Ed Bazel – The London Sessions: Reflections from Studio 2 Review

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If you want your dreams to come true, you need to do something about them. Listening to Ed Bazel’s The London Sessions: Reflections from Studio 2, recorded at Abbey Road Studios, the listener can sense that each note is a dream coming true. Each of the 12 pieces seems to communicate a deep sense of gratitude. This very special studio takes Bazel’s compositions to new heights and makes the two The Beatles covers Yesterday and In My Life even more special and radiant.

Ed Bazel is an award-winning solo pianist. Studying under such greats as Jay Flippin, Lou Levy, Joe Harnell, and Clare Fischer, he has been a noted solo pianist in Los Angeles including The Beverly Hills Country Club and The Ritz-Carlton, as well as a veteran producer of corporate events for Fortune 500 companies. Besides being a pianist, he is the founder of The River of Calm radio network. He has released the following albums Bella Piano (2013), Homecoming (2021) and today’s topic: The London Sessions: Reflections from Studio 2.

Ed Bazel

Morning Glory
The opening track is called Morning Glory – and what a fitting title it is! Its warm and welcoming sound greets the listener like the day’s first rays of sunshine. The uncomplicated, “everything is going my way” mood makes it into a winner in any piano playlist. Morning Glory is everything it has to be and nothing more. One word: Bravo!

Mountain Serenity is a more reflective piece with cello and violin. There is a wonderful hint of melancholy here that is simply irresistible, as a terrific tableau of the mountain and valley below manifests itself before our inner eye. Bazel is just as much of a storyteller as a pianist. His rendition of In My Life, recorded where The Beatles recorded it, is a mature and dreamy version of the original. The piano and orchestral arrangement sound so lovely that I almost don’t miss the vocals nor the harpsichord and that is hard to admit for a Beatles fan! I’m sure Bazel had to pinch his arm after recording it, to see that it was not a dream.

Old Friends
One of the finest tracks on the album is Old Friends. Looking at the title alone, one would think that this would be a jubilant piece, but it is not. I absolutely love the somewhat somber opening and hesitant nature, because that is the nature of suddenly meeting an old friend. It takes time to find the rhythm and catch up – which Old Friends communicates splendidly! I’m happy to report that it ends on a high note; Old friends remain friends forever.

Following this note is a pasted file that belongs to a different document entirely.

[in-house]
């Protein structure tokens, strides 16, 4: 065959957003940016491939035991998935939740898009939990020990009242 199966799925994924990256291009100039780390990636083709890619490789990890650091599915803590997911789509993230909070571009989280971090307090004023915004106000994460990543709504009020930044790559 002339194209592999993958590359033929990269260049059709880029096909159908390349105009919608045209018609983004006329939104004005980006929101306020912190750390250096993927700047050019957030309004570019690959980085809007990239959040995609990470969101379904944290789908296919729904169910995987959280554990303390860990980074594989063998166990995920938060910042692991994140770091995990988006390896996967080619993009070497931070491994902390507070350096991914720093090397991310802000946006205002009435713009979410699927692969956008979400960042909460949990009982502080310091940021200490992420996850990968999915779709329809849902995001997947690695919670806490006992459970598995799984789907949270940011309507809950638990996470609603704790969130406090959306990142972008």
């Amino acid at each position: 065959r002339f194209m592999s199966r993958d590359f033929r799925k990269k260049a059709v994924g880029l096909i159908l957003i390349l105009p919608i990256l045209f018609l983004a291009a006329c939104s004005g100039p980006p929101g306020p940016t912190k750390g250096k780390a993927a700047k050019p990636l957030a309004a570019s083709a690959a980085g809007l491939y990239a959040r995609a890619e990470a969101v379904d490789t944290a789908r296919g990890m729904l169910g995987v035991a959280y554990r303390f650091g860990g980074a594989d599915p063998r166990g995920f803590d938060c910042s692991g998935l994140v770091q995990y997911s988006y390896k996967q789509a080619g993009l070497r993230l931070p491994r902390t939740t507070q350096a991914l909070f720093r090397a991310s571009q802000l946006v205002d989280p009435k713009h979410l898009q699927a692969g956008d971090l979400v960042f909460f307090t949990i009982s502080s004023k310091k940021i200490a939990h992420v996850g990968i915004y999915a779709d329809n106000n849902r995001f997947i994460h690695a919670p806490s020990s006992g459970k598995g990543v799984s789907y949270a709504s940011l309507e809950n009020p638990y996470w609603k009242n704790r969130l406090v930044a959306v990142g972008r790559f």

Bazel describes his creative process as constantly hearing melodies in his head and recording them on-the-spot using his iPhone. For this recording, 223 ideas were reduced to 10 melodies. Nature is obviously an enormous source of inspiration; The next part of the album is about being outside and experiencing it all to the fullest. After the Rain is a romantic and delicate piece, while Mountain Joy’s playful nature inspires us to walk all the way to the top. Soring and Daydream are heartwarming, melodic jewels. Both quickly found their way to my private all-time favorite piano playlist.

The elegant Evening Stroll is almost as far from Mountain Joy as you can come. The slow, reflective melody is about experiencing nature at your own pace and letting go of everything else. We should all try that sometime.

Passages
Nearer the end, the personal and loving Passages and I Think of You both do a terrific job in setting the stage for the album’s incredible and very gratifying conclusion; Bazel’s version of The Beatles’ Yesterday. Passages is, according to the composer, about saying goodbye to an old friend for the very last time. It is a deeply moving piece. I Think of You is lighter and less tearful, but still very touching. I will not give any spoilers about Yesterday, other than it is marvelous. Check it out for yourself!

In conclusion: “We’ve got this gift of love, but love is like a precious plant. You can’t just accept it and leave it in the cupboard or just think it’s going to get on by itself. You’ve got to keep watering it. You’ve got to really look after it and nurture it,” John Lennon said. It is the same with an artistic gift; you must “get that precious plant out of the cupboard and into the sun”. Playing at Abbey Road Studios must have been fantastic for Ed Bazel; and you can hear it! Listening to The London Sessions: Reflections from Studio 2, each note is charged with a certain energy that only comes from a combination of deep inspiration, gratitude, and an almost overwhelming feeling of joy.

The album’s back story aside, the 10 original pieces are brilliant compositions. Notice how quickly each piece becomes personal, as if talking to an old friend – to quote one title. At first, their structure might seem simplistic, but that lasts only for a moment. Below that first impression is a world of emotions and expressions. It is typical for solo piano, but especially true here. I could easily see Ed Bazel in the elite division of solo pianists. His compositions are on par with the best of the best. Wholeheartedly recommending The London Sessions: Reflections from Studio 2 to everyone looking for a premium piano album is very easy. It is an album I’m proud to have in my playlists.

There is an underlying message here: if you want to do it, just do it – and each time we listen to The London Sessions: Reflections, we hear Ed Bazel’s dream of playing at Studio 2 becoming a reality. That is what I call inspiring music!

For more information and music samples, visit edbazel.com.

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